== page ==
chmod a+x ~/bin/repo
cd ~/cm9
repo init -u git://github.com/CyanogenMod/android.git -b ics

2. Download ZTE proprietary libs (use git pull to update) and copy into place. you’ll probably only have to do this once as they don’t get updated often:

cd
git clone https://github.com/koush/proprietary_vendor_zte.git -b ics
rsync -av --delete ~/proprietary_vendor_zte/blade/ ~/cm9/vendor/zte/blade/ --exclude='.git*'

3. Compile the rom – the first time you do this it will download the kernel source (you can add CM_EXTRAVERSION=-whatever on the end of the export line):

cd ~/cm9/vendor/cm/
./get-prebuilts
cd ~/cm9/
export USE_CCACHE=1 CM_SNAPSHOT=1
. build/envsetup.sh
lunch cm_blade-userdebug
make bacon -j8

Updating The Sun JDK On Debian

The final version of sun-jdk-6 in Debian Wheezy before it was removed was 6u26. The latest from Oracle (excluding Java7) is 6u30, so I decided to manually install it myself.

In fact it couldn’t be easier, all you do is download the jdk-6u30-linux-x64.bin file and run it, which extracts it to a directory called jdk1.6.0_30, which you then rename to java-6-sun-1.6.0_30 and move to /usr/lib/jvm, you then delete the java-6-sun symlink and recreate it to point to the newer directory:

root@localhost:/usr/lib/jvm$ ln -s java-6-sun-1.6.0_30 java-6-sun

As alternatives is setup to point to /usr/lib/jvm/java-6-sun there’s no need to update anything for the files we need to build Android for example:

root@localhost:/usr/lib/jvm$ update-alternatives --get-selections | grep java
...
appletviewer                   auto     /usr/lib/jvm/java-6-sun/bin/appletviewer
firefox-javaplugin.so          auto     /usr/lib/jvm/java-6-sun/jre/lib/amd64/libnpjp2.so
java                           manual   /usr/lib/jvm/java-6-sun/jre/bin/java
javac                          auto     /usr/lib/jvm/java-6-sun/bin/javac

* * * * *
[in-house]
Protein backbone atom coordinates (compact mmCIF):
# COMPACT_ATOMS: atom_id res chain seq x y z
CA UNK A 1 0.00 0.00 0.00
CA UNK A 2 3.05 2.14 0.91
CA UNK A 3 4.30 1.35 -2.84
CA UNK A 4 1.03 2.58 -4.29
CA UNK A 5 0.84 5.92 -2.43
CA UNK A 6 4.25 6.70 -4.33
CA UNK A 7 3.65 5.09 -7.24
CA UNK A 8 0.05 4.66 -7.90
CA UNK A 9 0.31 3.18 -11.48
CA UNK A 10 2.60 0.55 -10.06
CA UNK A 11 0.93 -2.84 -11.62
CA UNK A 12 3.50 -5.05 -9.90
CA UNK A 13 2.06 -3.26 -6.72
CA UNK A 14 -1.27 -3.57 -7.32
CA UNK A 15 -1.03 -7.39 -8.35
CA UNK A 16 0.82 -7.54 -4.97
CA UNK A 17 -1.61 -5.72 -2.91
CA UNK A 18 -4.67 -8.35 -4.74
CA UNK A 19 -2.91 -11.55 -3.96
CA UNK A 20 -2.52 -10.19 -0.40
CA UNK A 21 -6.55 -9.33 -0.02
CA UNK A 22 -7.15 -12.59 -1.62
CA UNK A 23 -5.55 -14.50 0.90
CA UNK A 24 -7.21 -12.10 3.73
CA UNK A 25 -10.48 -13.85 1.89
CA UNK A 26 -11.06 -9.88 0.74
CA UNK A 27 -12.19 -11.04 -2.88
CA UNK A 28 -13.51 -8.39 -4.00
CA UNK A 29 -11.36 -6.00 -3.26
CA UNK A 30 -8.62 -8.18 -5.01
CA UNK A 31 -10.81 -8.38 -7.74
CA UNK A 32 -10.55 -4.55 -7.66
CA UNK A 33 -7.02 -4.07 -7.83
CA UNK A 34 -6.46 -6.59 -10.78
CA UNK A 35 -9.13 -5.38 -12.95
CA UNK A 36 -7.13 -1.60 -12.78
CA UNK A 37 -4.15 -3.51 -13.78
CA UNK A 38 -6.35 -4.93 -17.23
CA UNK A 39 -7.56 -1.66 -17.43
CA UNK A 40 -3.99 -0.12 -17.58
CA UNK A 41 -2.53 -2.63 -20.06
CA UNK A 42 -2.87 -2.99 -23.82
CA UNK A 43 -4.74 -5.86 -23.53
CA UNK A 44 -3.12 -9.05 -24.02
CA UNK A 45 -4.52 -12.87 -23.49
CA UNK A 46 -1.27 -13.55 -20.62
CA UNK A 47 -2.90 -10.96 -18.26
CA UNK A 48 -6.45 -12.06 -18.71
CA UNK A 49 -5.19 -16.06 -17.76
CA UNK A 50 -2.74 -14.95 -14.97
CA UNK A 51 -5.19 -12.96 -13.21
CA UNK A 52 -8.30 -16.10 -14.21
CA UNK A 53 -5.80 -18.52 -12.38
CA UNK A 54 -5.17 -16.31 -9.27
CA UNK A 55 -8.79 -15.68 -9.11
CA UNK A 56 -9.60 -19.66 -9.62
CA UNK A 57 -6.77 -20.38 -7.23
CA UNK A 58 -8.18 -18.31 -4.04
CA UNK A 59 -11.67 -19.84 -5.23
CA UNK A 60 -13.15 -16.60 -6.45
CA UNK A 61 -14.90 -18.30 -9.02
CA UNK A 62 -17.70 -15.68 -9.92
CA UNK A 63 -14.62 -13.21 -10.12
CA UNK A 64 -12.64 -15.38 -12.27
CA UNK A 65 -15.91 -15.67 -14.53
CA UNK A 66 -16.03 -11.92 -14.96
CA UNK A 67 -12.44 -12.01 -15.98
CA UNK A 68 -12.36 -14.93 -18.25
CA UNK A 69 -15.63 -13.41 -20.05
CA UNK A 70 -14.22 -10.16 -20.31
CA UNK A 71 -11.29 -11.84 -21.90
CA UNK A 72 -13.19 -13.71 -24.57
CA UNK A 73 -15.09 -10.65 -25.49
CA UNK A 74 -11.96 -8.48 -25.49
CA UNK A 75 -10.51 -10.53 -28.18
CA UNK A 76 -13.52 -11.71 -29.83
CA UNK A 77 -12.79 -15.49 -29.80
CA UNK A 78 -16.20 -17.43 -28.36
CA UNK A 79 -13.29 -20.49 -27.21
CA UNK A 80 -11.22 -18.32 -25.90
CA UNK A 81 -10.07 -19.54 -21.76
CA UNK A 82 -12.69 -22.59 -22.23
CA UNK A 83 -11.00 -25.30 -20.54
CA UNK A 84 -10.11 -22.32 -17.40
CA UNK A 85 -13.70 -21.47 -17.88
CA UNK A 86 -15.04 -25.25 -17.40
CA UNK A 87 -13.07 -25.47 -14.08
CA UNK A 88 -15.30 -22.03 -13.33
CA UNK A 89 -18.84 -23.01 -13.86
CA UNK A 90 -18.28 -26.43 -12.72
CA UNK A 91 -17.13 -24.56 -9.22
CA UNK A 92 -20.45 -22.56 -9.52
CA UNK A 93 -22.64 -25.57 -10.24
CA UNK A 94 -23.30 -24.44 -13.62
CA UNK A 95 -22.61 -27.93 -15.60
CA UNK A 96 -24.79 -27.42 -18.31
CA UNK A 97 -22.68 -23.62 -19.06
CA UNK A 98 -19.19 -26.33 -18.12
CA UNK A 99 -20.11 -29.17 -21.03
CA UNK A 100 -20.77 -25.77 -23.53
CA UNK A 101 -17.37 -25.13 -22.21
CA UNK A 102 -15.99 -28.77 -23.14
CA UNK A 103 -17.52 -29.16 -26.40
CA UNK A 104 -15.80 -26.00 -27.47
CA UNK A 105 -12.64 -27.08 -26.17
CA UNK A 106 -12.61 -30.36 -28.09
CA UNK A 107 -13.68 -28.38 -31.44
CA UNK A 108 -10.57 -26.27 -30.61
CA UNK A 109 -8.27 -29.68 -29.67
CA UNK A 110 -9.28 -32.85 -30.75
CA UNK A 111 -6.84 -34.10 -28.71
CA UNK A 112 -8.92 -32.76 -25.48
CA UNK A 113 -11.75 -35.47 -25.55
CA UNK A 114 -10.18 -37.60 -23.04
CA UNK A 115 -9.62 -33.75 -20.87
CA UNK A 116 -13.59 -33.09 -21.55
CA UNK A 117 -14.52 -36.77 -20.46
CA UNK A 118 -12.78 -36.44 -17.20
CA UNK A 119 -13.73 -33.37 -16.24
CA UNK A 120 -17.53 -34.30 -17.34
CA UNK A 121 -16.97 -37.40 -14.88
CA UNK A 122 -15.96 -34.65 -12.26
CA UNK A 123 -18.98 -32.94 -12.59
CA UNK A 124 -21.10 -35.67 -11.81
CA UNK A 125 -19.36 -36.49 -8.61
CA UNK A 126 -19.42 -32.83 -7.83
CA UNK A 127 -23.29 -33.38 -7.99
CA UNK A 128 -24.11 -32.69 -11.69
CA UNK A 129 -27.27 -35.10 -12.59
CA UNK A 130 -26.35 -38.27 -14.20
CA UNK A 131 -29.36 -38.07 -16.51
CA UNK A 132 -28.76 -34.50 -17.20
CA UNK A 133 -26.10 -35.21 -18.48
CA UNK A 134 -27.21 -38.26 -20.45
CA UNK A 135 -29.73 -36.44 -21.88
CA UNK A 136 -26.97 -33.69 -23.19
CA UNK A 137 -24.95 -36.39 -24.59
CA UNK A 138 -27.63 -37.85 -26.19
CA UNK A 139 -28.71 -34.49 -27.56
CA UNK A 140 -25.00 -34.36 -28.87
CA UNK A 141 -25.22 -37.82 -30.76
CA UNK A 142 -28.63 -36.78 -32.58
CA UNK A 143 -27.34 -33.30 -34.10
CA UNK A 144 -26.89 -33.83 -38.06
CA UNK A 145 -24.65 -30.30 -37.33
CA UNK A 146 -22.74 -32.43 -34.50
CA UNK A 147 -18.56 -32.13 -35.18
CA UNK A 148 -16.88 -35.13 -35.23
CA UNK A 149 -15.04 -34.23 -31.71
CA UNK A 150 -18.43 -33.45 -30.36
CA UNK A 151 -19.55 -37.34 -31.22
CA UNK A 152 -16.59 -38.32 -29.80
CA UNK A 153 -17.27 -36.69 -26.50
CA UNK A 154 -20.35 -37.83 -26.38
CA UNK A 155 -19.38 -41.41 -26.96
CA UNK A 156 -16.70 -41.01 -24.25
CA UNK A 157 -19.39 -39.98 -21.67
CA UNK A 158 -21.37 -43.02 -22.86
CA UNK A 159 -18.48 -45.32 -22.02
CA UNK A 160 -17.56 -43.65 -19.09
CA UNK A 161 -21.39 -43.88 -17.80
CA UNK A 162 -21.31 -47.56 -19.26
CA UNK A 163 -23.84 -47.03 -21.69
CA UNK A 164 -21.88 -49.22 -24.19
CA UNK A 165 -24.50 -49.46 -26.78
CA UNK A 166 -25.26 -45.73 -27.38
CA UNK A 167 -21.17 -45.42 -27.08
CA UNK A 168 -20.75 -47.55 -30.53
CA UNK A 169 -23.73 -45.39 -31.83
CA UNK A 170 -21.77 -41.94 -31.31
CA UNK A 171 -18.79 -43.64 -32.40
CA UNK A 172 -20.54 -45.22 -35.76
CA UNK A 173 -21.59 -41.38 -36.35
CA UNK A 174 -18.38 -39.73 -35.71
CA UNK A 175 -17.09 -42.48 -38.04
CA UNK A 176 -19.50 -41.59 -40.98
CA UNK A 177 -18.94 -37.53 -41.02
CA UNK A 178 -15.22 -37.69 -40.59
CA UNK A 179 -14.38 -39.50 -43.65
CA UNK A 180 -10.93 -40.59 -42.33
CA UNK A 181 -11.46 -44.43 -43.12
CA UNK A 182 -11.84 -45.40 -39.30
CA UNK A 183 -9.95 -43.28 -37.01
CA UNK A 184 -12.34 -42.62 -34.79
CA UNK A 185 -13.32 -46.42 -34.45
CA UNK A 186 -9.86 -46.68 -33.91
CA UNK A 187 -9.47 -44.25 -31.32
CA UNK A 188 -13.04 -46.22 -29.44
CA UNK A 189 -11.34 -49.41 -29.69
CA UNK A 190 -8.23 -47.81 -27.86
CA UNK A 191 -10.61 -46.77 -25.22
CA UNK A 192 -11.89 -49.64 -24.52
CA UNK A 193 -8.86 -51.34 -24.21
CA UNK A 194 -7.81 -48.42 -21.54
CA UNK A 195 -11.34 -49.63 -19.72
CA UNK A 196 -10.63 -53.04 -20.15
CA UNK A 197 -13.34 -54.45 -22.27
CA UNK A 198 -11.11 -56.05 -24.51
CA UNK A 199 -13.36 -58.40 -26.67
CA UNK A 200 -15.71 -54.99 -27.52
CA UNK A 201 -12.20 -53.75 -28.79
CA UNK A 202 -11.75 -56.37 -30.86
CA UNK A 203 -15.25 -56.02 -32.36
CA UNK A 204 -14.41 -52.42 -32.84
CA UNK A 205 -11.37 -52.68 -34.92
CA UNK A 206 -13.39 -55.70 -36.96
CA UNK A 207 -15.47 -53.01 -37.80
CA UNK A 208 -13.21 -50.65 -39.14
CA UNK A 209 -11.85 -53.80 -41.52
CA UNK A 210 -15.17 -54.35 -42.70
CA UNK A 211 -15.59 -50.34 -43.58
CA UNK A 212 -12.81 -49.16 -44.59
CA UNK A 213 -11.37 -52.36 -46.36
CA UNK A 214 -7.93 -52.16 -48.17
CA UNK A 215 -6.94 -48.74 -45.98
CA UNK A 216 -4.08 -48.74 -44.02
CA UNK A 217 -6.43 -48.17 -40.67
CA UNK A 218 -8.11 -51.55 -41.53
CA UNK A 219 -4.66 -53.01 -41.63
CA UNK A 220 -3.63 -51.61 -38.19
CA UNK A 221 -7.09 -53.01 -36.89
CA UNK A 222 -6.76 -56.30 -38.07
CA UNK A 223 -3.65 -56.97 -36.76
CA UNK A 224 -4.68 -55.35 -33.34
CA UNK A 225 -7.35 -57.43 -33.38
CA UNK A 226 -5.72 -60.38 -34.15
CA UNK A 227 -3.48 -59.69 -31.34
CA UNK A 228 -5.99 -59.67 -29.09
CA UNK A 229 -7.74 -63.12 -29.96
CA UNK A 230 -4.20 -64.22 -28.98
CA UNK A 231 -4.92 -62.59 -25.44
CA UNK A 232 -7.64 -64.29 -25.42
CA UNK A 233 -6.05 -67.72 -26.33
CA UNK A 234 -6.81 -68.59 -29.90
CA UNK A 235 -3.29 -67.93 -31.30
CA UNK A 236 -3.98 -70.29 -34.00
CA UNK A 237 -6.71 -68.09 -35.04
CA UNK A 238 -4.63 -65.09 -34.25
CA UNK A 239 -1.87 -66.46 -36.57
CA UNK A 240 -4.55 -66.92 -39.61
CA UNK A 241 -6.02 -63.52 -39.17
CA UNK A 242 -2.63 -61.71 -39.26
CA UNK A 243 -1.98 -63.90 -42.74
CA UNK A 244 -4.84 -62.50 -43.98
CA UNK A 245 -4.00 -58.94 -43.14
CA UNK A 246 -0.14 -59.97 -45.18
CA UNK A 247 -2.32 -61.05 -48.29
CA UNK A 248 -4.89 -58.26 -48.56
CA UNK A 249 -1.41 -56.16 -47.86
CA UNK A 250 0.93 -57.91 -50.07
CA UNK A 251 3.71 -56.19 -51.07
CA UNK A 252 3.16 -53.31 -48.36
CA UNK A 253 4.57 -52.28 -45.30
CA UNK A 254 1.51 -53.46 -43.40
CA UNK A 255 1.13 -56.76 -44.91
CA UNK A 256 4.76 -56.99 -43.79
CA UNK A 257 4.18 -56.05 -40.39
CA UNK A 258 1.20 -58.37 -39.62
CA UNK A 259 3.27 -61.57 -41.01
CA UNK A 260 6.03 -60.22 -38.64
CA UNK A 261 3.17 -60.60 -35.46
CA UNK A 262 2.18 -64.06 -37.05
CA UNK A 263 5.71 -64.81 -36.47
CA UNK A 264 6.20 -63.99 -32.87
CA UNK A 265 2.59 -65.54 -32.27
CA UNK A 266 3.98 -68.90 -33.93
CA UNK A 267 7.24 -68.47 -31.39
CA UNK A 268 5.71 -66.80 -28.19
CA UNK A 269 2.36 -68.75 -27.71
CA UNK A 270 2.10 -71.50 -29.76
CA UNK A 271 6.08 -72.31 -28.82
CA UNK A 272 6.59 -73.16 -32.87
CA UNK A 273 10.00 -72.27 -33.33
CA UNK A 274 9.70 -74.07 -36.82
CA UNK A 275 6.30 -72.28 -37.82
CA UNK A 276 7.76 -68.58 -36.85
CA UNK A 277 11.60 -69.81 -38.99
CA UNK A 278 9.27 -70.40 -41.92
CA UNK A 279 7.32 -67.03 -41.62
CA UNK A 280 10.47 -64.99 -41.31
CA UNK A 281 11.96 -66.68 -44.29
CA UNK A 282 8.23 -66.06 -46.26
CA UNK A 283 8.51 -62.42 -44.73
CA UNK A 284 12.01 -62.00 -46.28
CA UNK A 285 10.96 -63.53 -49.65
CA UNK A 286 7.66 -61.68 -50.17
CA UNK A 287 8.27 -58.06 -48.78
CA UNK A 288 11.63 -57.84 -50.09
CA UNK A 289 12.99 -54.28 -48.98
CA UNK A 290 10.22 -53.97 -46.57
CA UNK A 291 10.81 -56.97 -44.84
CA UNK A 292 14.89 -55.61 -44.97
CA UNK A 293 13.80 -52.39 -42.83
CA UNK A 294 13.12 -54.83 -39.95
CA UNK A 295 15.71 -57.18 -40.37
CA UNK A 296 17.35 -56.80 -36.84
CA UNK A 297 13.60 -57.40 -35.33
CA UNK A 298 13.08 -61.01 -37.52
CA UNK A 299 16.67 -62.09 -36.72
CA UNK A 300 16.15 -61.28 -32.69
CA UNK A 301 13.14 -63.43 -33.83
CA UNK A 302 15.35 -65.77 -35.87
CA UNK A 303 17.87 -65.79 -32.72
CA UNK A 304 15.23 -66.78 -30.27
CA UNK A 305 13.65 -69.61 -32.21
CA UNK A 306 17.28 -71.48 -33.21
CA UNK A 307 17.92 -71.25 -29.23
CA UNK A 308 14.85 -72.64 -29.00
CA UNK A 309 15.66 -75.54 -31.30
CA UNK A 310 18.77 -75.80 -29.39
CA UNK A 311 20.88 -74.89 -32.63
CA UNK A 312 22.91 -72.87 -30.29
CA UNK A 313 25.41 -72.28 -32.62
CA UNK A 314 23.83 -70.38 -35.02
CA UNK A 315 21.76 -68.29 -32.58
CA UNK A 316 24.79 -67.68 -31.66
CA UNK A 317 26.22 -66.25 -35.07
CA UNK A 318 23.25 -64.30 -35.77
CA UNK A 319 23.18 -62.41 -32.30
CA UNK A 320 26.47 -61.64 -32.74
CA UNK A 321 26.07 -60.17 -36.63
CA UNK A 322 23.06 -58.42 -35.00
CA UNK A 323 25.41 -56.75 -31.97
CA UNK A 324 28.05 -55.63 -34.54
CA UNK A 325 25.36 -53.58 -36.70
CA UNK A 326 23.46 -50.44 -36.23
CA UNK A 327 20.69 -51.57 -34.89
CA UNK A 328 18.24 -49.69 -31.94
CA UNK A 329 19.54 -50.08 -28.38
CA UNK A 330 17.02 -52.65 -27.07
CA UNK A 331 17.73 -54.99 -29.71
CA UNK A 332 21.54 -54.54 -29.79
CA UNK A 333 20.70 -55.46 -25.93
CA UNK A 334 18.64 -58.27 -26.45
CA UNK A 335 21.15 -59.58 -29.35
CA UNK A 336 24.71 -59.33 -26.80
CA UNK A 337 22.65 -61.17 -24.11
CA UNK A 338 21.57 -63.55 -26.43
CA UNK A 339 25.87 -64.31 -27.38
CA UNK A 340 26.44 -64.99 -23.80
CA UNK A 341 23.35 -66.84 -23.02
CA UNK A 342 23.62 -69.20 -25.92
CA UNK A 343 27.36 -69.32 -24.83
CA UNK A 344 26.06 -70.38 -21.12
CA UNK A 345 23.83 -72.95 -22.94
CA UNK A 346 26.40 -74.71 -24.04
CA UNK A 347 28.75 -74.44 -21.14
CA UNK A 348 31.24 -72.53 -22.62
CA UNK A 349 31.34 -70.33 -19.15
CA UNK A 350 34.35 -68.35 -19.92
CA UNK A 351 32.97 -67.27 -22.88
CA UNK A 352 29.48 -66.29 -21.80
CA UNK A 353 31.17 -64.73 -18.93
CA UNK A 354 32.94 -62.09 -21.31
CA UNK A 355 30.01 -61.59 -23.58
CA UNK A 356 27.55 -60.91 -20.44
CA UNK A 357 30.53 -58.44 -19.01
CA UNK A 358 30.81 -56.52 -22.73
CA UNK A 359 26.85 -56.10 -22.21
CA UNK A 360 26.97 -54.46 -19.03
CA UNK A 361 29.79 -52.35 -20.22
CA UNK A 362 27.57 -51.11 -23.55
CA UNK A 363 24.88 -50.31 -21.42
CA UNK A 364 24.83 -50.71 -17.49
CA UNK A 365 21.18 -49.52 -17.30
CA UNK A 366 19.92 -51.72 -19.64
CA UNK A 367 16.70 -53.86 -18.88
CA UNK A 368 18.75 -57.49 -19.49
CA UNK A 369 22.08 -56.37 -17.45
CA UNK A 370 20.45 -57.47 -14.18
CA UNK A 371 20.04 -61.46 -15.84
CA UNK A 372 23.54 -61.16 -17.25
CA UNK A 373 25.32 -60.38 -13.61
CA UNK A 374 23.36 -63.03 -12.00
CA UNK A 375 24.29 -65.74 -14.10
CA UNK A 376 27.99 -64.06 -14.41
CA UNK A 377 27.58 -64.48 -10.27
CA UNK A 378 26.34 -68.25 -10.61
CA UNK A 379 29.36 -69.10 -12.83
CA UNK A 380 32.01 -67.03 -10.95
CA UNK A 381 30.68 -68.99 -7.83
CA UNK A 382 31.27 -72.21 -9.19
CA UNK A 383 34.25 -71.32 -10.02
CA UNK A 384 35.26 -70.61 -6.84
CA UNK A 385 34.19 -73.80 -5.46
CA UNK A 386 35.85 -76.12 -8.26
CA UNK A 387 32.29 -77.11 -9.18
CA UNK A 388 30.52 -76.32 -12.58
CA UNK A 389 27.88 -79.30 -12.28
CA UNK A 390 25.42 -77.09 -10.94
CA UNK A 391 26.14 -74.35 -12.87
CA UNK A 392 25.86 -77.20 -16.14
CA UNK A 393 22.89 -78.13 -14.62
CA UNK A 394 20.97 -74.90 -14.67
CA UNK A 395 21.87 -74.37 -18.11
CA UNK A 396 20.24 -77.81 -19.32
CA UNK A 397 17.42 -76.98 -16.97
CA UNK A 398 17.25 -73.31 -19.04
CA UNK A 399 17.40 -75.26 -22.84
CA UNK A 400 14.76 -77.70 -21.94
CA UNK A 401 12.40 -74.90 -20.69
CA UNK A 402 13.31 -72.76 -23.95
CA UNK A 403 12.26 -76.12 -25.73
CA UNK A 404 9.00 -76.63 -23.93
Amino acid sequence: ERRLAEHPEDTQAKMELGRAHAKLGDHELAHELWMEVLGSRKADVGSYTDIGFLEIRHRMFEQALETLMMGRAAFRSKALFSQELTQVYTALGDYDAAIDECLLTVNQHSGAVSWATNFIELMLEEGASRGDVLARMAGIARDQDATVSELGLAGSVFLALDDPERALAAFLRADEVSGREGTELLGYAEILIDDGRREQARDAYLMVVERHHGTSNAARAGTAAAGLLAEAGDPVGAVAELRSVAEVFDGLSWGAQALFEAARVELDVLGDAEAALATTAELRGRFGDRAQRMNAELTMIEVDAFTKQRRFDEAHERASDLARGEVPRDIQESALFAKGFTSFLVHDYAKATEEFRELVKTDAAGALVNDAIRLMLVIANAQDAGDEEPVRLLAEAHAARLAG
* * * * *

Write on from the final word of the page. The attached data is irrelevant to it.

javadoc                        auto     /usr/lib/jvm/java-6-sun/bin/javadoc
javah                          auto     /usr/lib/jvm/java-6-sun/bin/javah

jar seems to have been replaced by fastjar on Debian, so there’s no need to link the Oracle version in /usr/lib/jvm/java-6-sun/bin/jar

Finally its a good idea to add this environment variable in ~/.bashrc – again pointing to the symlink, not the specific version:

export JAVA_HOME="/usr/lib/jvm/java-6-sun"

Apparently Cyanogenmod7 will compile using OpenJDK6 (and 7 with a patch) even though AOSP won’t compile with anything other than Sun JDK6.

I’ve also updated the blog to WordPress 3.3

What A Recovery

I’ve been playing with compiling Cyanogenmod7’s fork of Koush’s ClockWorkMod Recovery 3.0.2.7

The github source is here and of course Gerrit for the latest code under review.

First you compile CM7 for your target platform as usual. This is needed to create some supporting libraries and the actual recovery.img file, including the kernel for your phone of course:

. build/envsetup.sh && brunch blade

Then you create the signed flashable zip:

TARGET_PRODUCT=cyanogen_blade make recoveryzip

That results in out/target/product/blade/utilities/update.zip

You can also set the product to zte_blade but because it will differ from the CM7 build target, it will recompile a lot of stuff, but it still works just fine (in fact that’s what I have installed).

ROMManager still reports the version as 3.0.2.7, but when you boot into recovery it shows as “CWM-based recovery 4.0.1.4”. It seems to be faster doing backups than Koush’s version as it doesn’t output verbose messages and progressbars.

Update: just noticed the zip isn’t actually suitable for a first-time recovery install, its only an update to replace a stock recovery or an earlier clockworkmod. the recovery.img file is is fine though – it includes the kernel and formats the /recovery partition.